Philippe Escoubet | alfa
First evidence on the source of extragalactic particles
13.07.2018 | Technische Universität München
Simpler interferometer can fine tune even the quickest pulses of light
12.07.2018 | University of Rochester
For the first time ever, scientists have determined the cosmic origin of highest-energy neutrinos. A research group led by IceCube scientist Elisa Resconi, spokesperson of the Collaborative Research Center SFB1258 at the Technical University of Munich (TUM), provides an important piece of evidence that the particles detected by the IceCube neutrino telescope at the South Pole originate from a galaxy four billion light-years away from Earth.
To rule out other origins with certainty, the team led by neutrino physicist Elisa Resconi from the Technical University of Munich and multi-wavelength...
For the first time a team of researchers have discovered two different phases of magnetic skyrmions in a single material. Physicists of the Technical Universities of Munich and Dresden and the University of Cologne can now better study and understand the properties of these magnetic structures, which are important for both basic research and applications.
Whirlpools are an everyday experience in a bath tub: When the water is drained a circular vortex is formed. Typically, such whirls are rather stable. Similar...
Physicists working with Roland Wester at the University of Innsbruck have investigated if and how chemical reactions can be influenced by targeted vibrational excitation of the reactants. They were able to demonstrate that excitation with a laser beam does not affect the efficiency of a chemical exchange reaction and that the excited molecular group acts only as a spectator in the reaction.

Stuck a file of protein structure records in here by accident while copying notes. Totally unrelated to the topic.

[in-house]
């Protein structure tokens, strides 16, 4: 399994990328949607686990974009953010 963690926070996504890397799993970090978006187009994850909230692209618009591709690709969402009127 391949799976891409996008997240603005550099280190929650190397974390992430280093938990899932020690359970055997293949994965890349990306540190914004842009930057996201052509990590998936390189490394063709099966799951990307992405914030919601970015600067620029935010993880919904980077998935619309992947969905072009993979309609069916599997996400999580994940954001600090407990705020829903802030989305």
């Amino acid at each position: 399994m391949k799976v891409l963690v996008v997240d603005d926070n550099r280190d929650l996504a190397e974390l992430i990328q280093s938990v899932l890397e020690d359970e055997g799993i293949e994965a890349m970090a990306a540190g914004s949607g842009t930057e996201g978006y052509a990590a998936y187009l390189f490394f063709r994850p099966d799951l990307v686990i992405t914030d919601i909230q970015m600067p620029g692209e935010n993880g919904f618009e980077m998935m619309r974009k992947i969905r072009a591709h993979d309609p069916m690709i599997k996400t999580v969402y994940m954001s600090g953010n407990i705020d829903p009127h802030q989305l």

A frequently used reaction in organic chemistry is nucleophilic substitution. It plays, for example, an important role in in the synthesis of new chemical...
Optical spectroscopy allows investigating the energy structure and dynamic properties of complex quantum systems. Researchers from the University of Würzburg present two new approaches of coherent two-dimensional spectroscopy.
"Put an excitation into the system and observe how it evolves." According to physicist Professor Tobias Brixner, this is the credo of optical spectroscopy....
Ultra-short, high-intensity X-ray flashes open the door to the foundations of chemical reactions. Free-electron lasers generate these kinds of pulses, but there is a catch: the pulses vary in duration and energy. An international research team has now presented a solution: Using a ring of 16 detectors and a circularly polarized laser beam, they can determine both factors with attosecond accuracy.
Free-electron lasers (FELs) generate extremely short and intense X-ray flashes. Researchers can use these flashes to resolve structures with diameters on the...
13.07.2018 | Event News
12.07.2018 | Event News
03.07.2018 | Event News
13.07.2018 | Event News
13.07.2018 | Materials Sciences
13.07.2018 | Life Sciences